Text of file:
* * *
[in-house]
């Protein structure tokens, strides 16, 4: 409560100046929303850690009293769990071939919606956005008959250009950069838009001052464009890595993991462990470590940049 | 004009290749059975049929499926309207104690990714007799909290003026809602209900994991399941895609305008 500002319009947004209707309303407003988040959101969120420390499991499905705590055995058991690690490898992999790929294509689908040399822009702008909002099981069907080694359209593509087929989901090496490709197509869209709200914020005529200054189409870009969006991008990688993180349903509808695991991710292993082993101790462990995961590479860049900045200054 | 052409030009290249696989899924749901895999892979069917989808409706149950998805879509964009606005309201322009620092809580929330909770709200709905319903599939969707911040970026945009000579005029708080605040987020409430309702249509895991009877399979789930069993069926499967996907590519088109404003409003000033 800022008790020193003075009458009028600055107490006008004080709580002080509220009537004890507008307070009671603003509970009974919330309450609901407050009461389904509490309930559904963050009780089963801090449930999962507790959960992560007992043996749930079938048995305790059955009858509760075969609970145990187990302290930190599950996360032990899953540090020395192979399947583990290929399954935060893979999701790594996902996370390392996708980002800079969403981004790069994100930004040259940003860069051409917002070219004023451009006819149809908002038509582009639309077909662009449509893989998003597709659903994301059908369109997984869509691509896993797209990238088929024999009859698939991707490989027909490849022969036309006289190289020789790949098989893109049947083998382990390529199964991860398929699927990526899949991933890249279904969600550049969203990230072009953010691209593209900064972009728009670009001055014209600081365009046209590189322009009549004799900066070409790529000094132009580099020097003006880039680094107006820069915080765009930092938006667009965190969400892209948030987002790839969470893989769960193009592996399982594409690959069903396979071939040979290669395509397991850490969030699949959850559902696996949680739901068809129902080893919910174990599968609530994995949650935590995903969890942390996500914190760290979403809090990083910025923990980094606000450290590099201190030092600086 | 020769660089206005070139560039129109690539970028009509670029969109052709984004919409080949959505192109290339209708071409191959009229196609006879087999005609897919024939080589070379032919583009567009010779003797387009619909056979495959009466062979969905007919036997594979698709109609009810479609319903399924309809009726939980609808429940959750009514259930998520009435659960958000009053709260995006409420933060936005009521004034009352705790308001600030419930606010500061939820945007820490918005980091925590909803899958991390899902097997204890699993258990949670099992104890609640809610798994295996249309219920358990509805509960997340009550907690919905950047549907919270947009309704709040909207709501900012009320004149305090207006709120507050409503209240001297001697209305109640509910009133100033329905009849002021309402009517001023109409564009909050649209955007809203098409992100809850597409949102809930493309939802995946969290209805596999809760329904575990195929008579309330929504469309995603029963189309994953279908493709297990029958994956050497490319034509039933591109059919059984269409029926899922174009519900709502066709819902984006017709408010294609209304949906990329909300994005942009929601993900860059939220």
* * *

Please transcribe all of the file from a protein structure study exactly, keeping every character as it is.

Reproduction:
[in-house]
């Protein structure tokens, strides 16, 4: 409560100046929303850690009293769990071939919606956005008959250009950069838009001052464009890595993991462990470590940049 | 004009290749059975049929499926309207104690990714007799909290003026809602209900994991399941895609305008 500002319009947004209707309303407003988040959101969120420390499991499905705590055995058991690690490898992999790929294509689908040399822009702008909002099981069907080694359209593509087929989901090496490709197509869209709200914020005529200054189409870009969006991008990688993180349903509808695991991710292993082993101790462990995961590479860049900045200054 | 052409030009290249696989899924749901895999892979069917989808409706149950998805879509964009606005309201322009620092809580929330909770709200709905319903599939969707911040970026945009000579005029708080605040987020409430309702249509895991009877399979789930069993069926499967996907590519088109404003409003000033 800022008790020193003075009458009028600055107490006008004080709580002080509220009537004890507008307070009671603003509970009974919330309450609901407050009461389904509490309930559904963050009780089963801090449930999962507790959960992560007992043996749930079938048995305790059955009858509760075969609970145990187990302290930190599950996360032990899953540090020395192979399947583990290929399954935060893979999701790594996902996370390392996708980002800079969403981004790069994100930004040259940003860069051409917002070219004023451009006819149809908002038509582009639309077909662009449509893989998003597709659903994301059908369109997984869509691509896993797209990238088929024999009859698939991707490989027909490849022969036309006289190289020789790949098989893109049947083998382990390529199964991860398929699927990526899949991933890249279904969600550049969203990230072009953010691209593209900064972009728009670009001055014209600081365009046209590189322009009549004799900066070409790529000094132009580099020097003006880039680094107006820069915080765009930092938006667009965190969400892209948030987002790839969470893989769960193009592996399982594409690959069903396979071939040979290669395509397991850490969030699949959850559902696996949680739901068809129902080893919910174990599968609530994995949650935590995903969890942390996500914190760290979403809090990083910025923990980094606000450290590099201190030092600086 | 020769660089206005070139560039129109690539970028009509670029969109052709984004919409080949959505192109290339209708071409191959009229196609006879087999005609897919024939080589070379032919583009567009010779003797387009619909056979495959009466062979969905007919036997594979698709109609009810479609319903399924309809009726939980609808429940959750009514259930998520009435659960958000009053709260995006409420933060936005009521004034009352705790308001600030419930606010500061939820945007820490918005980091925590909803899958991390899902097997204890699993258990949670099992104890609640809610798994295996249309219920358990509805509960997340009550907690919905950047549907919270947009309704709040909207709501900012009320004149305090207006709120507050409503209240001297001697209305109640509910009133100033329905009849002021309402009517001023109409564009909050649209955007809203098409992100809850597409949102809930493309939802995946969290209805596999809760329904575990195929008579309330929504469309995603029963189309994953279908493709297990029958994956050497490319034509039933591109059919059984269409029926899922174009519900709502066709819902984006017709408010294609209304949906990329909300994005942009929601993900860059939220």